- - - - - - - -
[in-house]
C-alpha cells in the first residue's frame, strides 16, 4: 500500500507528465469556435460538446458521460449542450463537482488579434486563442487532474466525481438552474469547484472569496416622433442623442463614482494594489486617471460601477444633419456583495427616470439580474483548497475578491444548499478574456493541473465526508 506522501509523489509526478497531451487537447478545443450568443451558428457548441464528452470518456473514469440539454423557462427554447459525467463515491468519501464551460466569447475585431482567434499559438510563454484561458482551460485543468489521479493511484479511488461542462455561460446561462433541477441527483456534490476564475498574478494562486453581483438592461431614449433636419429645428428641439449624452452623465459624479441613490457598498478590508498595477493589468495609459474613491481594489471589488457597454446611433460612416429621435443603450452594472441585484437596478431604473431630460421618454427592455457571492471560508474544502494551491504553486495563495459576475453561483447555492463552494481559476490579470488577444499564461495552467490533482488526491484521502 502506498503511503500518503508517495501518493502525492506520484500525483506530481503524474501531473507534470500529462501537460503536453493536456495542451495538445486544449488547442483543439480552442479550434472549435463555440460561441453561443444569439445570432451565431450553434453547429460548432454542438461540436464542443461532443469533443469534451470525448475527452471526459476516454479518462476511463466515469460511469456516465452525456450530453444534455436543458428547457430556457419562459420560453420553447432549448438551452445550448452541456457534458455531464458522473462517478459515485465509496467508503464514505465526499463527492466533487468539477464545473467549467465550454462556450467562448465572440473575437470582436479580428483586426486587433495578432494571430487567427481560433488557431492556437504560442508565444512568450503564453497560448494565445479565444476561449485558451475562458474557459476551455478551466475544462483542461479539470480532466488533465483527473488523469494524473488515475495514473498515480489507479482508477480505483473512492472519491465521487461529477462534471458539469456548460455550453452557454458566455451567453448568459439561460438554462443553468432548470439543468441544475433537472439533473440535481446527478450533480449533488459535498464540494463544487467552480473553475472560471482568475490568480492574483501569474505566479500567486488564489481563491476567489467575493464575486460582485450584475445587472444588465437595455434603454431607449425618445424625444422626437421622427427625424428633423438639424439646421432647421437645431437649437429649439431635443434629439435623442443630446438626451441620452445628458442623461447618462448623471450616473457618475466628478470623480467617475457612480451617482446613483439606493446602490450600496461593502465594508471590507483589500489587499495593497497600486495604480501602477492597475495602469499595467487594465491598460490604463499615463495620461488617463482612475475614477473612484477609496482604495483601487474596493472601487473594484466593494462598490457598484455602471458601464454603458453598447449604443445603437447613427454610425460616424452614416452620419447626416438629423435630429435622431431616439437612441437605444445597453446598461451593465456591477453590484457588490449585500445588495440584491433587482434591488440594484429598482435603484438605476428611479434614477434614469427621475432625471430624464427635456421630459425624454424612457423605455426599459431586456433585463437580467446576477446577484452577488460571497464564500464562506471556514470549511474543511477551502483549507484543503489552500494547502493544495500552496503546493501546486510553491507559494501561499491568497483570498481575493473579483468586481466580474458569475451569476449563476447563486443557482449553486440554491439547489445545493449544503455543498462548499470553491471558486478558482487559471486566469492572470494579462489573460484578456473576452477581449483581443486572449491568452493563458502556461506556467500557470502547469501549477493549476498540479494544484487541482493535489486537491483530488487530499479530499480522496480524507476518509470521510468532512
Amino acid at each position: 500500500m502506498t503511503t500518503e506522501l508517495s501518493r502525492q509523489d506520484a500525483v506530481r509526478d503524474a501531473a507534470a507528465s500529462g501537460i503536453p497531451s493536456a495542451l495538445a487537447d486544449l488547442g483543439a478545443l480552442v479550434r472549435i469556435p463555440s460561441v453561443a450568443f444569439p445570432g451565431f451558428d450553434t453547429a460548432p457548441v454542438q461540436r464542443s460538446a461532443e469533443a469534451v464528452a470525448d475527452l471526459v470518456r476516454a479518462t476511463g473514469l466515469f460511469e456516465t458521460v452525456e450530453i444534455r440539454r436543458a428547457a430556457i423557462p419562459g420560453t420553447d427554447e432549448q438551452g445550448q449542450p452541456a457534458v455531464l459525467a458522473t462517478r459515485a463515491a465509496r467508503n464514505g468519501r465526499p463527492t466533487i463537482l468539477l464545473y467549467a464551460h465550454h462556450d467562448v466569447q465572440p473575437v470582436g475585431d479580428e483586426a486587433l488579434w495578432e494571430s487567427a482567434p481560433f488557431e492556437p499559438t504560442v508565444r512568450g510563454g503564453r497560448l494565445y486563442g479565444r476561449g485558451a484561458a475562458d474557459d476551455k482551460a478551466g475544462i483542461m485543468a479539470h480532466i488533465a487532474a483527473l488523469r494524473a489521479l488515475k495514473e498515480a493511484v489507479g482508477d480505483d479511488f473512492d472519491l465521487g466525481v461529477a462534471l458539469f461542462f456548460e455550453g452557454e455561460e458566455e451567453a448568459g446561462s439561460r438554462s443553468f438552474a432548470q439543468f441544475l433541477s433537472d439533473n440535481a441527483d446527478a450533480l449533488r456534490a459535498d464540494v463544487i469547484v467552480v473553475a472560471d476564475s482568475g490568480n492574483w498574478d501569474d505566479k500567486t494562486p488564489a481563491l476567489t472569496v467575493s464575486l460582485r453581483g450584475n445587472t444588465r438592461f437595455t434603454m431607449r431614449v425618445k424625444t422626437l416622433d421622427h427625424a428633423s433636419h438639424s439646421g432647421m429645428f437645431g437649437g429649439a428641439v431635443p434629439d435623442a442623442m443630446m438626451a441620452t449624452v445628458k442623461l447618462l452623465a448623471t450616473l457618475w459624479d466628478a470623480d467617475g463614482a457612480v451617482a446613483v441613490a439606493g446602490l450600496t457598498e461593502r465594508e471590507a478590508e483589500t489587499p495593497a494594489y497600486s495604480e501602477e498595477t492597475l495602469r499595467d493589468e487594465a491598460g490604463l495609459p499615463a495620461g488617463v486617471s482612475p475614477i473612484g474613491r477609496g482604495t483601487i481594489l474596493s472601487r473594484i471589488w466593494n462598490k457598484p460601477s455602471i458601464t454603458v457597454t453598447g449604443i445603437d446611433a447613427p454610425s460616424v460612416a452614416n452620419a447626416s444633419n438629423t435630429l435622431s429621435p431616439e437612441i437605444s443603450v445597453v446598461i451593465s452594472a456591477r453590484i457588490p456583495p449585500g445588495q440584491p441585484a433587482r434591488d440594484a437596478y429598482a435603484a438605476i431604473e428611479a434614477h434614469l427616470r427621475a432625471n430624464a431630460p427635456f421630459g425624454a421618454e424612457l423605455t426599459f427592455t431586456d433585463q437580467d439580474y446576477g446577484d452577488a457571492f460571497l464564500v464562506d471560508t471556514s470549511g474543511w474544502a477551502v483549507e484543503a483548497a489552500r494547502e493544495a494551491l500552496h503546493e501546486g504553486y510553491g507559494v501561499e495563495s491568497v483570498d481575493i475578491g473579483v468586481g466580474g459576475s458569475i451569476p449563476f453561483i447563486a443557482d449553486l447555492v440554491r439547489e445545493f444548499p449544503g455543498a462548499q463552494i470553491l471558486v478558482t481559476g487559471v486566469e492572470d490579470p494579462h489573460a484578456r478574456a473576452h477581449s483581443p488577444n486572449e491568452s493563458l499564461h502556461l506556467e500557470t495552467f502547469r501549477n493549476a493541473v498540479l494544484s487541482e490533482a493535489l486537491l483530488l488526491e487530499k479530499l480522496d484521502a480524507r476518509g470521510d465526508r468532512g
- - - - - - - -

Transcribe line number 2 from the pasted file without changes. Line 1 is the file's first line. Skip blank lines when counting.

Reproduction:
C-alpha cells in the first residue's frame, strides 16, 4: 500500500507528465469556435460538446458521460449542450463537482488579434486563442487532474466525481438552474469547484472569496416622433442623442463614482494594489486617471460601477444633419456583495427616470439580474483548497475578491444548499478574456493541473465526508 506522501509523489509526478497531451487537447478545443450568443451558428457548441464528452470518456473514469440539454423557462427554447459525467463515491468519501464551460466569447475585431482567434499559438510563454484561458482551460485543468489521479493511484479511488461542462455561460446561462433541477441527483456534490476564475498574478494562486453581483438592461431614449433636419429645428428641439449624452452623465459624479441613490457598498478590508498595477493589468495609459474613491481594489471589488457597454446611433460612416429621435443603450452594472441585484437596478431604473431630460421618454427592455457571492471560508474544502494551491504553486495563495459576475453561483447555492463552494481559476490579470488577444499564461495552467490533482488526491484521502 502506498503511503500518503508517495501518493502525492506520484500525483506530481503524474501531473507534470500529462501537460503536453493536456495542451495538445486544449488547442483543439480552442479550434472549435463555440460561441453561443444569439445570432451565431450553434453547429460548432454542438461540436464542443461532443469533443469534451470525448475527452471526459476516454479518462476511463466515469460511469456516465452525456450530453444534455436543458428547457430556457419562459420560453420553447432549448438551452445550448452541456457534458455531464458522473462517478459515485465509496467508503464514505465526499463527492466533487468539477464545473467549467465550454462556450467562448465572440473575437470582436479580428483586426486587433495578432494571430487567427481560433488557431492556437504560442508565444512568450503564453497560448494565445479565444476561449485558451475562458474557459476551455478551466475544462483542461479539470480532466488533465483527473488523469494524473488515475495514473498515480489507479482508477480505483473512492472519491465521487461529477462534471458539469456548460455550453452557454458566455451567453448568459439561460438554462443553468432548470439543468441544475433537472439533473440535481446527478450533480449533488459535498464540494463544487467552480473553475472560471482568475490568480492574483501569474505566479500567486488564489481563491476567489467575493464575486460582485450584475445587472444588465437595455434603454431607449425618445424625444422626437421622427427625424428633423438639424439646421432647421437645431437649437429649439431635443434629439435623442443630446438626451441620452445628458442623461447618462448623471450616473457618475466628478470623480467617475457612480451617482446613483439606493446602490450600496461593502465594508471590507483589500489587499495593497497600486495604480501602477492597475495602469499595467487594465491598460490604463499615463495620461488617463482612475475614477473612484477609496482604495483601487474596493472601487473594484466593494462598490457598484455602471458601464454603458453598447449604443445603437447613427454610425460616424452614416452620419447626416438629423435630429435622431431616439437612441437605444445597453446598461451593465456591477453590484457588490449585500445588495440584491433587482434591488440594484429598482435603484438605476428611479434614477434614469427621475432625471430624464427635456421630459425624454424612457423605455426599459431586456433585463437580467446576477446577484452577488460571497464564500464562506471556514470549511474543511477551502483549507484543503489552500494547502493544495500552496503546493501546486510553491507559494501561499491568497483570498481575493473579483468586481466580474458569475451569476449563476447563486443557482449553486440554491439547489445545493449544503455543498462548499470553491471558486478558482487559471486566469492572470494579462489573460484578456473576452477581449483581443486572449491568452493563458502556461506556467500557470502547469501549477493549476498540479494544484487541482493535489486537491483530488487530499479530499480522496480524507476518509470521510468532512